So, optimism has distinct limits and all the feel-good coaching that encourages you to face disaster with a smile and dig deep into your inner self to adjust your attitude, so that the good times return or continue, is nothing more than a cruel hoax and an unsympathetic marketing exercise, at worst. You shouldn’t have to face the worst things on your own or be blamed for causing your own misfortune. Misfortune is frequently imposed upon the innocent and blameless. That’s why babies, too young to think optimistically or pessimistically, are often killed in wars. It has nothing to do with their choices or attitudes.
What is an artist to do when optimism reaches its limits? It has been suggested that an alternative to blind, enforced, manic, byzantine optimism is realism. Honour your feelings of loss, pain, suffering and grief. Assess what can be achieved with a touch of optimism and go with those, but ultimately recognise that you’re going to need a helping hand with the rest of it. Being realistic, I assure you, will take you a lot further forward than being blindly, falsely optimistic.
That isn’t to say you should assess every situation as hopeless. That’s unrealistic too. Realism demands that you apply optimism appropriately, but face the facts and deal with negative things realistically, when optimism alone is not going to work.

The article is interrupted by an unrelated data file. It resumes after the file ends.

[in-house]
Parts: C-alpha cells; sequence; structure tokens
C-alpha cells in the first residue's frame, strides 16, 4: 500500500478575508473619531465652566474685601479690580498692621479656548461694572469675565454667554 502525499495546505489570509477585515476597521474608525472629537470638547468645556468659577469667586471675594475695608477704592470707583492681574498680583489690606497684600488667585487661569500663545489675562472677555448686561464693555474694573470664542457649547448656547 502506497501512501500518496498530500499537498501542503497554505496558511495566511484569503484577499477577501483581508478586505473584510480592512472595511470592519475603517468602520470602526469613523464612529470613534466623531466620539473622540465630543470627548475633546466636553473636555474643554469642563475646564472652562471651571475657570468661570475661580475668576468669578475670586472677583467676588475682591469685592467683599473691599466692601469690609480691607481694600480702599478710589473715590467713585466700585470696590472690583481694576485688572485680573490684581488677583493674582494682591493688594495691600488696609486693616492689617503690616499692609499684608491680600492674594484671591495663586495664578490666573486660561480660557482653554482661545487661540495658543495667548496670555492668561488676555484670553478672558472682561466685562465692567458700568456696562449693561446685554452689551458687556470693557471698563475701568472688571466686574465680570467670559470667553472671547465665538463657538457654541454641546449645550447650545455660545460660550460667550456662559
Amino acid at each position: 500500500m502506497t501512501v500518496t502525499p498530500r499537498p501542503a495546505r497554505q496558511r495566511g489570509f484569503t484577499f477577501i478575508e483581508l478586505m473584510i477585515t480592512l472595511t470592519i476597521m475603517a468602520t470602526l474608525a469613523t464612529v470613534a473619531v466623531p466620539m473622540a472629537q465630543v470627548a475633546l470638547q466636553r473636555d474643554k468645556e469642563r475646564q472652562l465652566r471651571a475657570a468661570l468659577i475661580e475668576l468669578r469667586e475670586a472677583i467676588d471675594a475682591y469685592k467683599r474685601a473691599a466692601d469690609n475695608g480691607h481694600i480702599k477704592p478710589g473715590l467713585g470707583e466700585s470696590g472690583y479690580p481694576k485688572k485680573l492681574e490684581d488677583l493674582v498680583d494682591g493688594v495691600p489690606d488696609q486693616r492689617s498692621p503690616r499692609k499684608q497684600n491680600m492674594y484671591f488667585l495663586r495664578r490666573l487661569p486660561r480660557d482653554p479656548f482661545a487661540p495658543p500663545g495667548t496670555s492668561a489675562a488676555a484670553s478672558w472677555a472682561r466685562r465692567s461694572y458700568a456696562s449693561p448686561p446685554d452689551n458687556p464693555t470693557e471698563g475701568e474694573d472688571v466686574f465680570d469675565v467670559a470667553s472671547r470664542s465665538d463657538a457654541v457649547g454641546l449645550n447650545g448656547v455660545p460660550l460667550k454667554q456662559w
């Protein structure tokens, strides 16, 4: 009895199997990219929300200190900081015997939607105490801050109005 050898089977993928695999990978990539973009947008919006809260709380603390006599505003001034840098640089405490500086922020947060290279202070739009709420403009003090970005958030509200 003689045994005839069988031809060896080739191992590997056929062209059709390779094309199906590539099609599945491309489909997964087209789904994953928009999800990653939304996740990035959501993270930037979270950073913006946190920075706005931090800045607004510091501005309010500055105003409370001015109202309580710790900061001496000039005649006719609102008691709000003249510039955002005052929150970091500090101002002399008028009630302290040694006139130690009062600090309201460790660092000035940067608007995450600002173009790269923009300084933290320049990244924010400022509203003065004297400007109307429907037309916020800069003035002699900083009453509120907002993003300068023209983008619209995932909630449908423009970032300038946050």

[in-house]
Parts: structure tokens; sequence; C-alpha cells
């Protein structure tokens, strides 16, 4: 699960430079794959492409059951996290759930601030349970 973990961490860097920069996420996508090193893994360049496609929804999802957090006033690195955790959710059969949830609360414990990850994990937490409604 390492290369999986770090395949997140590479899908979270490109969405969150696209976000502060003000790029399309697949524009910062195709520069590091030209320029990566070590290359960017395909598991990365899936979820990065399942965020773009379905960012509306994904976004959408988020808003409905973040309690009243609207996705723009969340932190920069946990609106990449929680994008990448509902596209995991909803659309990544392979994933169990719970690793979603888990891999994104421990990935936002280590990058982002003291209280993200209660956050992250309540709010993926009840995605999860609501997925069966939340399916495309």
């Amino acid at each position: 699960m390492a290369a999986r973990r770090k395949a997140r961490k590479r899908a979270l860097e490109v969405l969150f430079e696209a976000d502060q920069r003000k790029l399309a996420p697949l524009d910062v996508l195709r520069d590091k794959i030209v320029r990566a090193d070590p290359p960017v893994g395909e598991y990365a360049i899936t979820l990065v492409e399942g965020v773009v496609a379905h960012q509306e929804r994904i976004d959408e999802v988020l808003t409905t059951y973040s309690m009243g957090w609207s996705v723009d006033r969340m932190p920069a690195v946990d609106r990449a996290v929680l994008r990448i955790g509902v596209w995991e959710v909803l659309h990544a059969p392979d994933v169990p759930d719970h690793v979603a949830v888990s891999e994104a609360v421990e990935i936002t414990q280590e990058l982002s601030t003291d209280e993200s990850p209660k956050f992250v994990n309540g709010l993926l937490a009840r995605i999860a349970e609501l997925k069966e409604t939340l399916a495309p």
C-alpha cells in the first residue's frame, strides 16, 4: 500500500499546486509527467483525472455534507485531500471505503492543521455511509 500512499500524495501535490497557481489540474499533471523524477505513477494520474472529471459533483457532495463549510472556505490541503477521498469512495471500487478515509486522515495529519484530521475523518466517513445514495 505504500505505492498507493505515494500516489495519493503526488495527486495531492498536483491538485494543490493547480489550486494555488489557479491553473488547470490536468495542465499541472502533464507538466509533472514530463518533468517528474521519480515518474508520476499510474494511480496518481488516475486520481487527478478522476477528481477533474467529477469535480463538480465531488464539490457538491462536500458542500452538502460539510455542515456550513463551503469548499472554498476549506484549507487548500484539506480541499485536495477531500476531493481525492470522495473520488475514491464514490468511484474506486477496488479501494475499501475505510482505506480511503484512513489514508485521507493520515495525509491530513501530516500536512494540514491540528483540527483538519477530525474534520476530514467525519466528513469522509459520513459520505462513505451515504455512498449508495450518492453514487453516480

Better than realism, though is unity. Remember that the cult of optimism forces everybody into a “lone gunslinger against the whole universe” frame of reference. There are some things that require a lot of people to act in concert, for real change to happen and for them to get done. If we act with compassion and unity toward one another, then optimism, in the collective sense, becomes amplified. We can do things together that no single person alone could ever hope to achieve, however optimistic they are as an individual. In fact, if an optimist meets lots of other optimists and they act with some realism, they can achieve amazing outcomes, collectively.
There is nothing in the idea of optimism that says it has to be isolating. You might even suggest that forcing people to be optimistic on their own, unaided, is actually a doctrine intended to stifle dissent and revolution. It protects the status quo and sets limits on the amount of change that can be accomplished. Why should the individual take on the universe, single-handed, when there are so many more people that could have some empathy and identify with their plight, who could lighten their load by lending a hand?
Revolutions don’t require destruction, violence, chaos and disorder. Revolutions can be achieved by thinking better thoughts, together, and acting upon them. Dividing people into individual units of resistance against the entire universe merely dilutes their efficacy.
So there you have it. Optimism is often a necessary, but insufficient condition to bring about change in the universe. Forcing people that are facing difficulties to adjust their attitude and wear a smile is callous and cruel. We evolved the emotions of grief, sorrow, loss and sadness for sound, evolutionary reasons. Denying those emotions is perverse. Stronger than optimism is realism. Couple those two with some unity and the universe is much more fungible.
Don’t let anybody tell you differently.